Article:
Show devotes effort to mental health charity
For all the onscreen achievements in their 100-episode history, the cast and crew of “House” had one of their biggest celebrations over an event that took place offscreen in Washington, D.C.
In October, the U.S. government passed the Mental Health Parity Act, requiring health insurance companies to evaluate mental illness on the same basis as physical illness. The law was a long-term mission of the National Alliance of Mental Illness, which “House” has dedicated itself to supporting.
“I decided in the second season to get out in front of a charitable organization,” executive producer Katie Jacobs says, “so that we could all sort of own it, feel attached to it.”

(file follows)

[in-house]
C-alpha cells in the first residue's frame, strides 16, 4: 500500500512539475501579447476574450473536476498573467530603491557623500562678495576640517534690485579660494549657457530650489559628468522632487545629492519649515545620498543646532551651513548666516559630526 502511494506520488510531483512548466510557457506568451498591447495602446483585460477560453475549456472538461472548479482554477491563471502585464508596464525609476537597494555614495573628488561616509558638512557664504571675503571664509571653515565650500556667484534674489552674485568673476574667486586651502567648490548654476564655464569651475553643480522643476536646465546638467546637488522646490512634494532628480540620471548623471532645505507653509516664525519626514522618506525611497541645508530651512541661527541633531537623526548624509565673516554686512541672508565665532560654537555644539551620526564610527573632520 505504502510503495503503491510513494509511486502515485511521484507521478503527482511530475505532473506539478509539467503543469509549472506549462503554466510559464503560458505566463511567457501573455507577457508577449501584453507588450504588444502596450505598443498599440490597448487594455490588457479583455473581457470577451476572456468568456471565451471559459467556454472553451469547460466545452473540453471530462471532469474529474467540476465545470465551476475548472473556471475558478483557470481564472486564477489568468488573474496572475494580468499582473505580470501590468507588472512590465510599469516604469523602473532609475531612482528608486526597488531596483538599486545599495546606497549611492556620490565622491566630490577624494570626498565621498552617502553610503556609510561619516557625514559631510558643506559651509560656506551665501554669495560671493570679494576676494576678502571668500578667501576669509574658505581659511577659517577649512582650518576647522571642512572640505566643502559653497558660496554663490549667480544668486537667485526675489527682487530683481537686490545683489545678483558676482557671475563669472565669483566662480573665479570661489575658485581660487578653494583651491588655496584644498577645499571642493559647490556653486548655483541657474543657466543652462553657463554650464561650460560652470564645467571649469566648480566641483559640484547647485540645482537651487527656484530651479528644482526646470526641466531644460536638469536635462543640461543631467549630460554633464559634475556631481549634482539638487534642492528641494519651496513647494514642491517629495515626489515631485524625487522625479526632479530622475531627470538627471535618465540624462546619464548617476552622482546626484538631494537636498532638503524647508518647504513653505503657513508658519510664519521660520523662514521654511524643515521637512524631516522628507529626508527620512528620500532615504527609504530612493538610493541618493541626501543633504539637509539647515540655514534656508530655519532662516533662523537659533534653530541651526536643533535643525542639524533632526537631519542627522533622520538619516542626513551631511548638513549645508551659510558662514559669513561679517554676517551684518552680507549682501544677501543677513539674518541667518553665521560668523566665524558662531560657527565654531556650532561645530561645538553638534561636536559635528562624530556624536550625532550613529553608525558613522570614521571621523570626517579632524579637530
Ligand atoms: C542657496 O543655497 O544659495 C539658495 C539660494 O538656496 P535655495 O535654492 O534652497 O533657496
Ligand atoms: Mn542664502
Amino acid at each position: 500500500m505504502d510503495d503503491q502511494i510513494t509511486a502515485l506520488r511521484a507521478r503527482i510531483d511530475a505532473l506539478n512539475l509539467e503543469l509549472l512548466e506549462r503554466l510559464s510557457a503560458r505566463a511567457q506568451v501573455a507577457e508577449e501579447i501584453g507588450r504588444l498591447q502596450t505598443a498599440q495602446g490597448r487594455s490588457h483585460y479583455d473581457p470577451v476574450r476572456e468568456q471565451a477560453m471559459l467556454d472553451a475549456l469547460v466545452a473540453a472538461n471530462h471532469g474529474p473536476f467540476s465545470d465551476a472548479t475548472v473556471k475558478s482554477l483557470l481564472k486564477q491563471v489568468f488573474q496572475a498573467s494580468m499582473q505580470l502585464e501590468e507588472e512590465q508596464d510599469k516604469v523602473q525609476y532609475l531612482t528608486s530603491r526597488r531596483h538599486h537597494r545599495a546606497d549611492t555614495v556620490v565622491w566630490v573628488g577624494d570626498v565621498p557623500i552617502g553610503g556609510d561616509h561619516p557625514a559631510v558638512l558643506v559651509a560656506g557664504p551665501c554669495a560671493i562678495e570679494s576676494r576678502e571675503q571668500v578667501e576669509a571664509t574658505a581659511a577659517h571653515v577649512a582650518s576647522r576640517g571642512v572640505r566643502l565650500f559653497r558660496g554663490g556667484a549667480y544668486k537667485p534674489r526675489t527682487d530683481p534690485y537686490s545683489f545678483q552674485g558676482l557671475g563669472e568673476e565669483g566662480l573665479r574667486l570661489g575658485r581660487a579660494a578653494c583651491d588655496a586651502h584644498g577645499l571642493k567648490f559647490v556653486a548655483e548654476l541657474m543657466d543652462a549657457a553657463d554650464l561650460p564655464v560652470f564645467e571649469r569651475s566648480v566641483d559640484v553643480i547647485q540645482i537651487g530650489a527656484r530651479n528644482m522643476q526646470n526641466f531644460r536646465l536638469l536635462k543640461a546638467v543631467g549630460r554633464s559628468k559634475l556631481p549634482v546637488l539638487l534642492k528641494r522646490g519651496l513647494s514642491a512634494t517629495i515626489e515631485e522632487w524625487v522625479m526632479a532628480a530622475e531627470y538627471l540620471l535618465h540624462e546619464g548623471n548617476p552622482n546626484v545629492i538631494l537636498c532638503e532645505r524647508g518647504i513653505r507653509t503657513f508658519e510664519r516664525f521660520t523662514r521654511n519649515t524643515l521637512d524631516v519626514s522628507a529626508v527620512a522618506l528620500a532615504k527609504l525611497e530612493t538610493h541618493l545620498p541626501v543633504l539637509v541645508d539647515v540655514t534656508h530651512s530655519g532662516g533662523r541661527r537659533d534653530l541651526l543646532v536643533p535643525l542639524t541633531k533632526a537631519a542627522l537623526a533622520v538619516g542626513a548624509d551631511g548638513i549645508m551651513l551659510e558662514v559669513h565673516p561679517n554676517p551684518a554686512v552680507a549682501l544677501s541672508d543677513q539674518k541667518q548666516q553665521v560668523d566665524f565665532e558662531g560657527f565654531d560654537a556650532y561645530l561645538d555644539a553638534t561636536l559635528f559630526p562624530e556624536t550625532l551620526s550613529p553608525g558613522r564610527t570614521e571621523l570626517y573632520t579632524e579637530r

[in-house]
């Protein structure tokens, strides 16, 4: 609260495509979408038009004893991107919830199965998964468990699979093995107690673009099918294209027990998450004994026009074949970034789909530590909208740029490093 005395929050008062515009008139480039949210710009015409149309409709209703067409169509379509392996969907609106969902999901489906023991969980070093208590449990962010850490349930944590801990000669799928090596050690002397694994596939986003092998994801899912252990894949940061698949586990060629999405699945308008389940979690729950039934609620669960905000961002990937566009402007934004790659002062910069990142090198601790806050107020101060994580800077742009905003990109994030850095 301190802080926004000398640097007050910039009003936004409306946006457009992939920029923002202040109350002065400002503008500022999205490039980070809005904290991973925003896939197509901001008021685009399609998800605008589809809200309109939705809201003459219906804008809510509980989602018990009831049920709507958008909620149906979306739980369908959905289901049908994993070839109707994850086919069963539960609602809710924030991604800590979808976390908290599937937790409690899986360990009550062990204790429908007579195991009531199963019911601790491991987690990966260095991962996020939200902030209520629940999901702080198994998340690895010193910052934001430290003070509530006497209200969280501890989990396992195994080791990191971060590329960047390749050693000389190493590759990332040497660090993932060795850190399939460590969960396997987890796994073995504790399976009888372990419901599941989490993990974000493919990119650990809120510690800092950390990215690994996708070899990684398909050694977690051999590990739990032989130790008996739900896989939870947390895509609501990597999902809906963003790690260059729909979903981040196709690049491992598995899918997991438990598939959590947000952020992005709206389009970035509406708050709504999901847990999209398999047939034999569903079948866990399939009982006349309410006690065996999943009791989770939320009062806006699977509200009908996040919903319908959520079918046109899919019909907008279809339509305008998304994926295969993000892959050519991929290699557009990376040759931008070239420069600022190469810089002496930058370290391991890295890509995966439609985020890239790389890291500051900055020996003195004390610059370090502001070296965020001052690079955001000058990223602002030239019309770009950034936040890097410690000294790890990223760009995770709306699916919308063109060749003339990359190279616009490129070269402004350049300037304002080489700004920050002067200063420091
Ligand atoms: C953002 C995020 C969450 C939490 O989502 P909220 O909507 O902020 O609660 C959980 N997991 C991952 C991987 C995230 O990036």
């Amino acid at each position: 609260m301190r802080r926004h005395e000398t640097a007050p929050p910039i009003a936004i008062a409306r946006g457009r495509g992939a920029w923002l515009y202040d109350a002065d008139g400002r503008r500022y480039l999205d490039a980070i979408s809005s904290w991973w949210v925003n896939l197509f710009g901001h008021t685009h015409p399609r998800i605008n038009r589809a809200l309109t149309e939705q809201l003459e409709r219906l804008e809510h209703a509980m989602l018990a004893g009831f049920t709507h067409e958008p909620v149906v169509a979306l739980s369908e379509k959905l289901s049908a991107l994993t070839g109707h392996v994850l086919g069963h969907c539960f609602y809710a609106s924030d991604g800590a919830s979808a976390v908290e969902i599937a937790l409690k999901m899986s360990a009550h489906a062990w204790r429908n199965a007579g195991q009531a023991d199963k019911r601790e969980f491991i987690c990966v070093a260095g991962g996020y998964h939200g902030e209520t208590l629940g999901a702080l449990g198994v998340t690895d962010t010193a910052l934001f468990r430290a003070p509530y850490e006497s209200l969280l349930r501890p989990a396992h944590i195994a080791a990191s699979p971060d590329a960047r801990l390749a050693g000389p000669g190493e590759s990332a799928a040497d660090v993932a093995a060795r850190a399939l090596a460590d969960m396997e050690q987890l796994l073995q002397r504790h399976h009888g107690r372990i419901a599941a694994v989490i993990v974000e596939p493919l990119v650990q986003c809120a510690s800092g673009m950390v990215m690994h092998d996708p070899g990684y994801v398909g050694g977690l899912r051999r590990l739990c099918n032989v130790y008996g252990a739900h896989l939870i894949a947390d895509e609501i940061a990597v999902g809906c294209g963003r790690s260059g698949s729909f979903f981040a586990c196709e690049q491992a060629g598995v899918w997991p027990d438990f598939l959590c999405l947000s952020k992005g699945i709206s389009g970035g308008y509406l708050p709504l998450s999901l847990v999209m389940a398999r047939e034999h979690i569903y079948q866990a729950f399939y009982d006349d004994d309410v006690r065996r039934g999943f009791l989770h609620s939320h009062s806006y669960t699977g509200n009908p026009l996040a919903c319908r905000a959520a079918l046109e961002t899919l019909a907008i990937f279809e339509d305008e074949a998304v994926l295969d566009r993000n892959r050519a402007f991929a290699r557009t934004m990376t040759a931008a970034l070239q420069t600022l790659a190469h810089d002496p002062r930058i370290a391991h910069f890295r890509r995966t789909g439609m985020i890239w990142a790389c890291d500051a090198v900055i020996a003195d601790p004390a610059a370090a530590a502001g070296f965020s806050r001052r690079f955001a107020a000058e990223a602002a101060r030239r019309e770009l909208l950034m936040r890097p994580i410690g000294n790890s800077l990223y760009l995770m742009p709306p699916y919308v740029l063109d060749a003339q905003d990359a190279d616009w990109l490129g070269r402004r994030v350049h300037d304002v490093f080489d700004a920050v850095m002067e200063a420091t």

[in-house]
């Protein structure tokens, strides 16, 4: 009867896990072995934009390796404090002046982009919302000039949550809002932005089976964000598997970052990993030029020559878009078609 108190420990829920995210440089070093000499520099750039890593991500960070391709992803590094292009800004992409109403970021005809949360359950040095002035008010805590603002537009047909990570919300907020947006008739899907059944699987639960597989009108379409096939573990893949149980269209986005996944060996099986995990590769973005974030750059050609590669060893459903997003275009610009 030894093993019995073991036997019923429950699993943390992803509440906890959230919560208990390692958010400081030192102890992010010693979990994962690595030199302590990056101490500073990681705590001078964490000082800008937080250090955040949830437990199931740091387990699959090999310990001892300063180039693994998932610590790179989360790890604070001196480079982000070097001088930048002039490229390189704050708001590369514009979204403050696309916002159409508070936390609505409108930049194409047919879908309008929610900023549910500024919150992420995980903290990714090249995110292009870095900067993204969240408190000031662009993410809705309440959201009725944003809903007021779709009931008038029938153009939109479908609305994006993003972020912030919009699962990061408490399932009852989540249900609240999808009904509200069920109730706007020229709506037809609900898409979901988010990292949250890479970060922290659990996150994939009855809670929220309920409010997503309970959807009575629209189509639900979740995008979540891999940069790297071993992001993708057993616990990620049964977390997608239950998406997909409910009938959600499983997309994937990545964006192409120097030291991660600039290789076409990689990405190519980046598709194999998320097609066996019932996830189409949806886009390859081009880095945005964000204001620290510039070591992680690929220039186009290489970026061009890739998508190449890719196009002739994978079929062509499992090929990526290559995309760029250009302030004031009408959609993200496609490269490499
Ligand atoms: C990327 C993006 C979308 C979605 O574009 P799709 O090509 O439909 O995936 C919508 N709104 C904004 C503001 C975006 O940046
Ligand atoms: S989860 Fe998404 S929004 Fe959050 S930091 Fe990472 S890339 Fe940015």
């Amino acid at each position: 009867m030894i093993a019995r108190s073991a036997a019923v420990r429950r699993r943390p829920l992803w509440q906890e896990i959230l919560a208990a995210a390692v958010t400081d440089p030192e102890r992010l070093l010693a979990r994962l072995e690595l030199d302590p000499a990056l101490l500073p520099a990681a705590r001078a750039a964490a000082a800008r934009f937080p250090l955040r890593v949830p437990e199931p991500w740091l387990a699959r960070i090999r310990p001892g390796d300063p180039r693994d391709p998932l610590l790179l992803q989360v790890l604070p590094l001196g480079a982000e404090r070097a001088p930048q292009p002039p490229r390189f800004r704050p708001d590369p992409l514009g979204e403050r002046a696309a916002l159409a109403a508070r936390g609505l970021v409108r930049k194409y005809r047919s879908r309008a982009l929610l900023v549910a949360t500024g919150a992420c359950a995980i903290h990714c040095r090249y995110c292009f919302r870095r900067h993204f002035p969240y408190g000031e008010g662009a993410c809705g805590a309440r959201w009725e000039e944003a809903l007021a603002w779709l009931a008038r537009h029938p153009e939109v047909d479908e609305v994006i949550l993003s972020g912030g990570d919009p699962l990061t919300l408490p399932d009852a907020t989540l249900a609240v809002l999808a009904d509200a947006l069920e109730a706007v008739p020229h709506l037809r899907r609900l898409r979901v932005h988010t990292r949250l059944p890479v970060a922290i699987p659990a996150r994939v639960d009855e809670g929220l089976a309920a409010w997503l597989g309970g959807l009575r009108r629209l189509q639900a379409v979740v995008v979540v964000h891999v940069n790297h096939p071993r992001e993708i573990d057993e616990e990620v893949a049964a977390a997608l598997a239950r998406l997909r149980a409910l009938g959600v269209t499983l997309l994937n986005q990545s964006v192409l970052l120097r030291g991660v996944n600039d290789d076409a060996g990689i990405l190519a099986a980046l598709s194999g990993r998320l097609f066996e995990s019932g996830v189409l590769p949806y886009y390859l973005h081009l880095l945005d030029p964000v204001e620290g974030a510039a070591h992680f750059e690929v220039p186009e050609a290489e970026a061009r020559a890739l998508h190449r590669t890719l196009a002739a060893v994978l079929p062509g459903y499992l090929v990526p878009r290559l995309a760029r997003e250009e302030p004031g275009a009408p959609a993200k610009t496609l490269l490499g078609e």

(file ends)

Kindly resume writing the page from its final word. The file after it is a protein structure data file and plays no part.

The “House” team has not only regularly attended fund-raisers for NAMI but has also proactively raised hundreds of thousands of dollars for the charity, creating cast-heavy ads that have run in Seventeen and Rolling Stone as well as T-shirts that have sold online.
The National Institute of Mental Health reported in 2007 that “one in four adults — approximately 57.7 million Americans — experience a mental health disorder in a given year,” but Jacobs says many people feel shame about being connected to it.
“The fact that we loan our name to mental illness, I’m hoping takes some of the stigma off that illness,” she says.
“I just feel, to have a 100th episode of a show, to just take the accolades — it’s great, it’s fantastic, and we are thrilled — I view it more as an opportunity to take that attention and shine a light on something that doesn’t usually get spoken about.”